DNS Failover

Pete Tenereillo pt_bind at hotmail.com
Thu Oct 14 16:08:09 UTC 2004


A new DNS resolution is required if a single A record is returned. The only 
version of IE that does a new DNS resolution without being restarted is 
WinXP SP2. Microsoft was notified that GSLBs do not work correctly for 
failover with single A records, some of the vendors worked with them, and 
they changed the behavior in the release that came out a few weeks ago. 
WinXP SP1 and previous versions of IE, and NetScape (i.e. the vast majority 
of Internet clients) have the issue. I don't know about Firefox etc. 
Browsers aside, many proxy servers will defeat what you are trying to do 
with failover and your GSLBs.


----- Original Message ----- 
From: "Maria Iano" <maria at iano.org>
To: <comp-protocols-dns-bind at isc.org>
Sent: Thursday, October 14, 2004 7:53 AM
Subject: Re: DNS Failover

> We use GSLBs for load balancing between web sites but mostly for failover 
> in case a primary site goes down. Usually they work pretty well. It's true 
> that some name servers don't handle TTLs properly, but from my experience 
> at watching the traffic I can tell you that it works for the vast 
> majority.
> Personally I haven't found it to be the case, as stated in the article you 
> mention, that I have to restart my browser for the new A record to take 
> effect. It has been my experience that the browser catches on and goes to 
> the new IP pretty much immediately. The browsers I use most frequently are 
> Firefox, Safari and IE. They are recent versions. Maybe the problems you 
> describe occurred with older versions?...
> Maria
>> -----Original Message-----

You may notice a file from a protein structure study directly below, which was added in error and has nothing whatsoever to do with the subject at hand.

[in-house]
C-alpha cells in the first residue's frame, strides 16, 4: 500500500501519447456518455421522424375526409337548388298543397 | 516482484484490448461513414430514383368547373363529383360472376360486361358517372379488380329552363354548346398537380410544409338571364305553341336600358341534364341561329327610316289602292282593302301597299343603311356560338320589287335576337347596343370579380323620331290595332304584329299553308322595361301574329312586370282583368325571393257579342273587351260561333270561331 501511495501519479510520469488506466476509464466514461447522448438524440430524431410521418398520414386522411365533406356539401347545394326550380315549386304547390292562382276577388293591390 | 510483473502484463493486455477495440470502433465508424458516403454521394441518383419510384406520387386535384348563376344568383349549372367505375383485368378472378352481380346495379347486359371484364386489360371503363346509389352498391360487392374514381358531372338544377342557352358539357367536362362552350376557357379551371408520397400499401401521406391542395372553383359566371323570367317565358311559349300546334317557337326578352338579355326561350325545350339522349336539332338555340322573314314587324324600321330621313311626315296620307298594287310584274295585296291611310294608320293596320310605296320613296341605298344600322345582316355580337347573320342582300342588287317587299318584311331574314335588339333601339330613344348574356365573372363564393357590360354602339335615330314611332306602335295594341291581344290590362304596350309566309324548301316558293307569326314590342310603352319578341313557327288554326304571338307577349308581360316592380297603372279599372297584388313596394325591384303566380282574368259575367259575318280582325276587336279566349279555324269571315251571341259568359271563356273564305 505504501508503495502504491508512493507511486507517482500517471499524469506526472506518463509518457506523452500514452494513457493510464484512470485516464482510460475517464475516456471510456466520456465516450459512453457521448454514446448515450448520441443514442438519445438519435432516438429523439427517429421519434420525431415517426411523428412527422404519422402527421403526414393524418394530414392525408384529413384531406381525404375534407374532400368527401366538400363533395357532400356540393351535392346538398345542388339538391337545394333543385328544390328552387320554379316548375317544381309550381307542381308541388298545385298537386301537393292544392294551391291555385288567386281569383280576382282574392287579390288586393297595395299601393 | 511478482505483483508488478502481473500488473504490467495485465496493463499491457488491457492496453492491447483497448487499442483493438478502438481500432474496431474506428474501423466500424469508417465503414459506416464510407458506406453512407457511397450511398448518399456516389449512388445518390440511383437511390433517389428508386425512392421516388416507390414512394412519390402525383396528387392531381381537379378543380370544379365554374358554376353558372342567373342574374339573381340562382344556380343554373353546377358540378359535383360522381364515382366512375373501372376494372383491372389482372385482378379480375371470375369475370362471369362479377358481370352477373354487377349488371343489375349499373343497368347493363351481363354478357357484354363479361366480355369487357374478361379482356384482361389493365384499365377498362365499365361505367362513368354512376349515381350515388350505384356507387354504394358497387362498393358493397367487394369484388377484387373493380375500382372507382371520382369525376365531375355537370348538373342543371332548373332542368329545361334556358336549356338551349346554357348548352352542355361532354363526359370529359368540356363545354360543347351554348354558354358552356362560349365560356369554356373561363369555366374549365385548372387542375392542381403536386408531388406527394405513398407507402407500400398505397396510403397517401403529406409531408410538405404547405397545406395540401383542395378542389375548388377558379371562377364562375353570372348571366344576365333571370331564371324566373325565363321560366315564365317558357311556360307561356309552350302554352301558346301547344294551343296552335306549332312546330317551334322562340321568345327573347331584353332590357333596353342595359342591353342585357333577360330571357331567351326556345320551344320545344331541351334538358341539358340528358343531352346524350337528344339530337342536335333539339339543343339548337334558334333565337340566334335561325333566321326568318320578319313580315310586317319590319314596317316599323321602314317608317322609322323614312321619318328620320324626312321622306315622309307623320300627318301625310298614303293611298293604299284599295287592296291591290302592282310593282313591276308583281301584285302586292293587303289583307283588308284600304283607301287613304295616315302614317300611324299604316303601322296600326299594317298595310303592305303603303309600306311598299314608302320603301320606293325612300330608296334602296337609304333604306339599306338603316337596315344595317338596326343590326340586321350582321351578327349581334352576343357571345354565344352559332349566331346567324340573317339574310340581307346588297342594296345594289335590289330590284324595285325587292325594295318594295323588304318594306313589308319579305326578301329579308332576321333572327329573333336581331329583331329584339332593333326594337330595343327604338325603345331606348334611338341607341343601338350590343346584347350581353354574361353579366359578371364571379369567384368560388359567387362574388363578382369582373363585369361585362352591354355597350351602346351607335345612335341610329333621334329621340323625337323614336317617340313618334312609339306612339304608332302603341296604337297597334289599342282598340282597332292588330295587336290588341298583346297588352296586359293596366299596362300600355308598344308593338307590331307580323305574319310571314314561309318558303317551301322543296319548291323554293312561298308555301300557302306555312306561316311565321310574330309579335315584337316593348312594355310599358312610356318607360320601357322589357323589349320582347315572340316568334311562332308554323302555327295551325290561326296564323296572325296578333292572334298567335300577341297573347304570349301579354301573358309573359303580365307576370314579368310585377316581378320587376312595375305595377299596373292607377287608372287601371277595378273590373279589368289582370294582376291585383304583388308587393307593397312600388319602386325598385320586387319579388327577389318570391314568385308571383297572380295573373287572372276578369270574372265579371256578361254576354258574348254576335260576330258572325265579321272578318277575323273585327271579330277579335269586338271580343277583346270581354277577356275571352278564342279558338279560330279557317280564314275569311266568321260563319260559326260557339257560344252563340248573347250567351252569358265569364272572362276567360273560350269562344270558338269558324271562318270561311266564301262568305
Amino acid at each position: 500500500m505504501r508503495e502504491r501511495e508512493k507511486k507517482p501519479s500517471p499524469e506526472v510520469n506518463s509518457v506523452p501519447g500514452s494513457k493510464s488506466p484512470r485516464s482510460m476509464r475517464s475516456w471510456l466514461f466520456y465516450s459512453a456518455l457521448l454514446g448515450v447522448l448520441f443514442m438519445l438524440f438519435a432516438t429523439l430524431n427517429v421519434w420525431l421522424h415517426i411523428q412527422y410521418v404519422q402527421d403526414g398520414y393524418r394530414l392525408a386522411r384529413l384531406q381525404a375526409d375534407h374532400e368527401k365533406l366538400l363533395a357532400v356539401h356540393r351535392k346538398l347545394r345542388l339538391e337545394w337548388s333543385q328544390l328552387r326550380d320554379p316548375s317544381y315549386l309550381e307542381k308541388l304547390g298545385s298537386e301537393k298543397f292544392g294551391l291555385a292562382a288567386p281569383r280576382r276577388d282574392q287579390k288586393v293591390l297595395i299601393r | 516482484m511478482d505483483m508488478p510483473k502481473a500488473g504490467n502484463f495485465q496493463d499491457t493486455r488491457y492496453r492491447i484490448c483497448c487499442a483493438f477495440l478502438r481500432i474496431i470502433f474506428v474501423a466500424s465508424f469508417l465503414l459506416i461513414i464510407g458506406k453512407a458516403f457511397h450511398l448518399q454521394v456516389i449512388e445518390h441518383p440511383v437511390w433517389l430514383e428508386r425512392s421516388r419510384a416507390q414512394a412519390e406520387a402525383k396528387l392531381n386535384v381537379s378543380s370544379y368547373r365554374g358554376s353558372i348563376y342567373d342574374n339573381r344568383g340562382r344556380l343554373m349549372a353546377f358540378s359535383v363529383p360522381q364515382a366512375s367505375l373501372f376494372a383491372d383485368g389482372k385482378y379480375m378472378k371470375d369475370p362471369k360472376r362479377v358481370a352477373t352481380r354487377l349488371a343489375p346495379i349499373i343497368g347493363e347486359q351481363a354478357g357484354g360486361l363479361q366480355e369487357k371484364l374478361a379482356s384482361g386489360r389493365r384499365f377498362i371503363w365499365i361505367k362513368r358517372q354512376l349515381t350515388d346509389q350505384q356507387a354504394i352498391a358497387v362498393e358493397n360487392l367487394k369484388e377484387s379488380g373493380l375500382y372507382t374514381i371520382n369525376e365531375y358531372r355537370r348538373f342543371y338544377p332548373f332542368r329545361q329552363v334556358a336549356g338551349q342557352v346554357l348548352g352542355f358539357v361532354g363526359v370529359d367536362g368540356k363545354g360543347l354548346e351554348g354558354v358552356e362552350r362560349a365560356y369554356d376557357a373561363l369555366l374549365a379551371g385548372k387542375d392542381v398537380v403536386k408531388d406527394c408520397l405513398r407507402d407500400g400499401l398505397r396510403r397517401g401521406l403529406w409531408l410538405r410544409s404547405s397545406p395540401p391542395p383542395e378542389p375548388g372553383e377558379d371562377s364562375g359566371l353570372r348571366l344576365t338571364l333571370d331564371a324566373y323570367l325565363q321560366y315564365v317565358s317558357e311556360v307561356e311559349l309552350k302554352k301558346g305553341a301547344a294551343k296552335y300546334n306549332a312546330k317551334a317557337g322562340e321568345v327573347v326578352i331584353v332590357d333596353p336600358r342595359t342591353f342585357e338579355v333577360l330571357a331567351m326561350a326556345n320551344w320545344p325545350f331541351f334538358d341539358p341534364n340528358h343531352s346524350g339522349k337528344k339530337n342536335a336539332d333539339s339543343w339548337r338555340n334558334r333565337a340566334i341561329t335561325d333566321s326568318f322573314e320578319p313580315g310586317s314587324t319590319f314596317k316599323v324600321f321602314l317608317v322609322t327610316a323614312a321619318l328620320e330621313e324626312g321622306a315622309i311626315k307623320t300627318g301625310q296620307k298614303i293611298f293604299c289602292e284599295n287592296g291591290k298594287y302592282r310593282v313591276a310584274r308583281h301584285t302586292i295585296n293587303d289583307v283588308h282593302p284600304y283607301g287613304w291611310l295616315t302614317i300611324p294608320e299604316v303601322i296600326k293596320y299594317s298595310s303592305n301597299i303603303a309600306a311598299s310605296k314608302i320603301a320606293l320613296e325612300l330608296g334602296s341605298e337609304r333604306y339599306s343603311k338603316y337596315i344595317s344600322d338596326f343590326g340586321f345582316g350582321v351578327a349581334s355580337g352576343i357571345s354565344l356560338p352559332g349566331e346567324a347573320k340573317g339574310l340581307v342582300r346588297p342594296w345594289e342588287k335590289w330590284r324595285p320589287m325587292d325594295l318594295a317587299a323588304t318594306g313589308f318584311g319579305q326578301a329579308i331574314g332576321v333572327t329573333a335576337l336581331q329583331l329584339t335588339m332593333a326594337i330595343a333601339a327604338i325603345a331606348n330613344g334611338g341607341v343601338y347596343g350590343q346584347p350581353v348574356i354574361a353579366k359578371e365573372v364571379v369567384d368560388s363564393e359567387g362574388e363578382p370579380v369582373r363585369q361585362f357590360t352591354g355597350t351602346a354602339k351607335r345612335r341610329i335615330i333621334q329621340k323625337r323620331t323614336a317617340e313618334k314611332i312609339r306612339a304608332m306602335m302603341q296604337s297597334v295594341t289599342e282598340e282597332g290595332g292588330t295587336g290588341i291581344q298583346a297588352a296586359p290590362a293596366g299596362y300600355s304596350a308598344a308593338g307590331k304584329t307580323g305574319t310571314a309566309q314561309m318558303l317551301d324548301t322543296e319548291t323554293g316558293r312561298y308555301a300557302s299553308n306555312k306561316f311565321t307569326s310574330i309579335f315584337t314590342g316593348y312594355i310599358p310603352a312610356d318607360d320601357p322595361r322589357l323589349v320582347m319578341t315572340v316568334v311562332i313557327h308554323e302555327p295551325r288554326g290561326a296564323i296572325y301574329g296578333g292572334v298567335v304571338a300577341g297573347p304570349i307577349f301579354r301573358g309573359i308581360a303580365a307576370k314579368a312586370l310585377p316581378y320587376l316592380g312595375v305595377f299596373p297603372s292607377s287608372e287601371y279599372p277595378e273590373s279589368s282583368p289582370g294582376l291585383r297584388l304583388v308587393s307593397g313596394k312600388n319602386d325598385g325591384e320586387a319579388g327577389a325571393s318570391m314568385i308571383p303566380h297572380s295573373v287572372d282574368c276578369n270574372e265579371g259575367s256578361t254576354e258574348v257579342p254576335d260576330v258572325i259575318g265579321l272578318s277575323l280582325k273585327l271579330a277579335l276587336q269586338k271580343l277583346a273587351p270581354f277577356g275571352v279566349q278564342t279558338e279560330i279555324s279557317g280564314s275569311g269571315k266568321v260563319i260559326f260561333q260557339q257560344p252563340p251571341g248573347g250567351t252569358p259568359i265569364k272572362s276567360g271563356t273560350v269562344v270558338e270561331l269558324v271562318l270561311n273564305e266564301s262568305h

>> From: bind-users-bounce at isc.org [mailto:bind-users-bounce at isc.org] On
>> Behalf Of Pete Tenereillo
>> Sent: Thursday, October 14, 2004 9:00 AM
>> To: Greg Maccarone; Anthony Wilkins
>> Cc: comp-protocols-dns-bind at isc.org
>> Subject: Re: DNS Failover
>> Anthony mentioned he has a Web app, so that TTL trick won't work
>> reliably.
>> The low TTL would be seen by servers "throughout the rest of the world"
>> but
>> TTL are ignored by most clients (and many proxy servers), so all
>> existing
>> users (and users that share such proxies) will be stuck on the downed
>> server. Check out:
>> http://www.tenereillo.com/GSLBPageOfShame.htm
>> for details. IMO for failover you are better off putting both servers at
>> the
>> same site, using local load balancing (there are some very cost
>> effective
>> solutions available now) and redundant power and Internet connections.
>> Pete.
>> ----- Original Message ----- 
>> From: "Greg Maccarone" <gmaccarone at gmail.com>
>> To: "Anthony Wilkins" <anthony_wlkns at yahoo.com>
>> Cc: <comp-protocols-dns-bind at isc.org>
>> Sent: Tuesday, October 12, 2004 11:46 AM
>> Subject: Re: DNS Failover
>> > On Tue, 12 Oct 2004 11:01:45 +0200, Anthony Wilkins
>> > <anthony_wlkns at yahoo.com> wrote:
>> >> Hi, is there anybody who can help me in finding a solution to a
>> problem
>> >> I have?
>> >>
>> >> My web server is sometime temporarily down and I want people to go to
>> my
>> >> remote site where I have a backup web server. Can I change DNS on the
>> >> Internet fast enough for incoming requests to be handled by my
>> redundant
>> >> web server? Normally I don't want traffic to go to the remote site.
>> >>
>> >> Thanks, Anthony W.
>> >>
>> >>
>> >
>> > A way this could be achieved with DNS is to have a low TTL on the host
>> > entry that could be changing because of the outage.  Then in most
>> > cases it would take no longer than the specified TTL for the changes
>> > to be seen throughout the rest of the world.
>> >
>> > my $.02.
>> >
>> > -- 
>> > Greg Maccarone
>> > gmaccarone at gmail.com
>> >
>> >

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